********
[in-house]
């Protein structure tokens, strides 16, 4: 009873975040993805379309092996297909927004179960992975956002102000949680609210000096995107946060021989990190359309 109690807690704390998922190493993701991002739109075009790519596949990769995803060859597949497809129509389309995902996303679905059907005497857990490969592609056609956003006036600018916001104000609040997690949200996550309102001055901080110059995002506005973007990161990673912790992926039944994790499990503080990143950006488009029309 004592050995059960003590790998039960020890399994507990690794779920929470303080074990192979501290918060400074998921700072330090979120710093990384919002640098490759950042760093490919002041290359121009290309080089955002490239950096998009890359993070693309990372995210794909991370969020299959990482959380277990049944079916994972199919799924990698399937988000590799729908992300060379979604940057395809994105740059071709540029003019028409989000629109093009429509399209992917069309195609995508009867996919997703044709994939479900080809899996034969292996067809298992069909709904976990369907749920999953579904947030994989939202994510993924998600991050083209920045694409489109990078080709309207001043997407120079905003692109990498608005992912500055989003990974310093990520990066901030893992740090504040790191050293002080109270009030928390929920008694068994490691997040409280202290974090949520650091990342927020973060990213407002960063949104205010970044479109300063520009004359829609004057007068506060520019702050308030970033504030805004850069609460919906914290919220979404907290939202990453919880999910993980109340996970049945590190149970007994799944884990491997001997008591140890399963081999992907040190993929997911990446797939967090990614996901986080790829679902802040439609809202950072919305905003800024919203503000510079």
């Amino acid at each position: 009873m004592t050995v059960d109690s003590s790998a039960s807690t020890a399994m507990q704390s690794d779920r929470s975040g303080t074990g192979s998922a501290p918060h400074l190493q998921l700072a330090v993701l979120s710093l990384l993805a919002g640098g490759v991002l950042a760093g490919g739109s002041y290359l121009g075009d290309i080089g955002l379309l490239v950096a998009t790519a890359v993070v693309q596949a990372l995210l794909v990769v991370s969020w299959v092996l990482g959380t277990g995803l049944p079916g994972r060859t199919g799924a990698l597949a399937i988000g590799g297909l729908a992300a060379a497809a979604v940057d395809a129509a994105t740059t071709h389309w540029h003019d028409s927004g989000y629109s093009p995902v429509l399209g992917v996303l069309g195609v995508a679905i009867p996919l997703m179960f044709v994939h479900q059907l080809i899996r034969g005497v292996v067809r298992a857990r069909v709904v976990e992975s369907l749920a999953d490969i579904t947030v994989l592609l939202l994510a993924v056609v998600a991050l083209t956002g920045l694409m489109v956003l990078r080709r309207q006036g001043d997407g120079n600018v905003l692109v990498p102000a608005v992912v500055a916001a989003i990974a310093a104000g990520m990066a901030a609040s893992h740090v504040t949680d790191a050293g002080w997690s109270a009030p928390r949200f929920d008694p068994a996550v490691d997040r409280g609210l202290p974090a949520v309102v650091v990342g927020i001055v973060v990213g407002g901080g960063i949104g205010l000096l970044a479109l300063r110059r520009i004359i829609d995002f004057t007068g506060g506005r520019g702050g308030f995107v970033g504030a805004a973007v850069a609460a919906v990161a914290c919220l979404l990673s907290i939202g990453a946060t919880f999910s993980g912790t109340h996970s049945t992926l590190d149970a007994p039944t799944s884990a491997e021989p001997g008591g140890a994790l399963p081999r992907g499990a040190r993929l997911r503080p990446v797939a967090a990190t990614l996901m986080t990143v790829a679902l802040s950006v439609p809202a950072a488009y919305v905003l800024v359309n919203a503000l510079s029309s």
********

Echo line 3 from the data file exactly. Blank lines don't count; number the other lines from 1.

């Amino acid at each position: 009873m004592t050995v059960d109690s003590s790998a039960s807690t020890a399994m507990q704390s690794d779920r929470s975040g303080t074990g192979s998922a501290p918060h400074l190493q998921l700072a330090v993701l979120s710093l990384l993805a919002g640098g490759v991002l950042a760093g490919g739109s002041y290359l121009g075009d290309i080089g955002l379309l490239v950096a998009t790519a890359v993070v693309q596949a990372l995210l794909v990769v991370s969020w299959v092996l990482g959380t277990g995803l049944p079916g994972r060859t199919g799924a990698l597949a399937i988000g590799g297909l729908a992300a060379a497809a979604v940057d395809a129509a994105t740059t071709h389309w540029h003019d028409s927004g989000y629109s093009p995902v429509l399209g992917v996303l069309g195609v995508a679905i009867p996919l997703m179960f044709v994939h479900q059907l080809i899996r034969g005497v292996v067809r298992a857990r069909v709904v976990e992975s369907l749920a999953d490969i579904t947030v994989l592609l939202l994510a993924v056609v998600a991050l083209t956002g920045l694409m489109v956003l990078r080709r309207q006036g001043d997407g120079n600018v905003l692109v990498p102000a608005v992912v500055a916001a989003i990974a310093a104000g990520m990066a901030a609040s893992h740090v504040t949680d790191a050293g002080w997690s109270a009030p928390r949200f929920d008694p068994a996550v490691d997040r409280g609210l202290p974090a949520v309102v650091v990342g927020i001055v973060v990213g407002g901080g960063i949104g205010l000096l970044a479109l300063r110059r520009i004359i829609d995002f004057t007068g506060g506005r520019g702050g308030f995107v970033g504030a805004a973007v850069a609460a919906v990161a914290c919220l979404l990673s907290i939202g990453a946060t919880f999910s993980g912790t109340h996970s049945t992926l590190d149970a007994p039944t799944s884990a491997e021989p001997g008591g140890a994790l399963p081999r992907g499990a040190r993929l997911r503080p990446v797939a967090a990190t990614l996901m986080t990143v790829a679902l802040s950006v439609p809202a950072a488009y919305v905003l800024v359309n919203a503000l510079s029309s």